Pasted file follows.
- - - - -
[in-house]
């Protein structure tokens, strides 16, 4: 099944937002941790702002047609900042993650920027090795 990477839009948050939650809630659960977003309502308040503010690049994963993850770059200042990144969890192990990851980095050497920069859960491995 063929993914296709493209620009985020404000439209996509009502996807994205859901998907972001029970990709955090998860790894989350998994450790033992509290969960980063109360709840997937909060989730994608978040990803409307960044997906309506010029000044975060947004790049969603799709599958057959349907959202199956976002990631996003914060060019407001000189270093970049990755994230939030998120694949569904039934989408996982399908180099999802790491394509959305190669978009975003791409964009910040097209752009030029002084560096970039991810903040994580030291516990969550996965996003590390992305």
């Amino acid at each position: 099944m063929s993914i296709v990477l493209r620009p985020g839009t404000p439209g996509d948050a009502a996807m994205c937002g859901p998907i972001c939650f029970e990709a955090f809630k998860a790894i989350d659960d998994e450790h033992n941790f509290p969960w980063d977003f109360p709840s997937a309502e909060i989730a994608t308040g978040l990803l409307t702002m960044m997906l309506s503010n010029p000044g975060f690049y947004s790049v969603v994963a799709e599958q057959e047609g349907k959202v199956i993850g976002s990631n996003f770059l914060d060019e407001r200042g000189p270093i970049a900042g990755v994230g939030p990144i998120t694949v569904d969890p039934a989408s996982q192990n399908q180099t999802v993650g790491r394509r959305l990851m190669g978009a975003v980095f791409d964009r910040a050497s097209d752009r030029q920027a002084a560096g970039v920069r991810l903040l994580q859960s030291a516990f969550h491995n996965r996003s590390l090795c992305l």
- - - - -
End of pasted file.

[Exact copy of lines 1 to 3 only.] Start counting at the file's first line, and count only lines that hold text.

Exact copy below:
[in-house]
């Protein structure tokens, strides 16, 4: 099944937002941790702002047609900042993650920027090795 990477839009948050939650809630659960977003309502308040503010690049994963993850770059200042990144969890192990990851980095050497920069859960491995 063929993914296709493209620009985020404000439209996509009502996807994205859901998907972001029970990709955090998860790894989350998994450790033992509290969960980063109360709840997937909060989730994608978040990803409307960044997906309506010029000044975060947004790049969603799709599958057959349907959202199956976002990631996003914060060019407001000189270093970049990755994230939030998120694949569904039934989408996982399908180099999802790491394509959305190669978009975003791409964009910040097209752009030029002084560096970039991810903040994580030291516990969550996965996003590390992305």
């Amino acid at each position: 099944m063929s993914i296709v990477l493209r620009p985020g839009t404000p439209g996509d948050a009502a996807m994205c937002g859901p998907i972001c939650f029970e990709a955090f809630k998860a790894i989350d659960d998994e450790h033992n941790f509290p969960w980063d977003f109360p709840s997937a309502e909060i989730a994608t308040g978040l990803l409307t702002m960044m997906l309506s503010n010029p000044g975060f690049y947004s790049v969603v994963a799709e599958q057959e047609g349907k959202v199956i993850g976002s990631n996003f770059l914060d060019e407001r200042g000189p270093i970049a900042g990755v994230g939030p990144i998120t694949v569904d969890p039934a989408s996982q192990n399908q180099t999802v993650g790491r394509r959305l990851m190669g978009a975003v980095f791409d964009r910040a050497s097209d752009r030029q920027a002084a560096g970039v920069r991810l903040l994580q859960s030291a516990f969550h491995n996965r996003s590390l090795c992305l």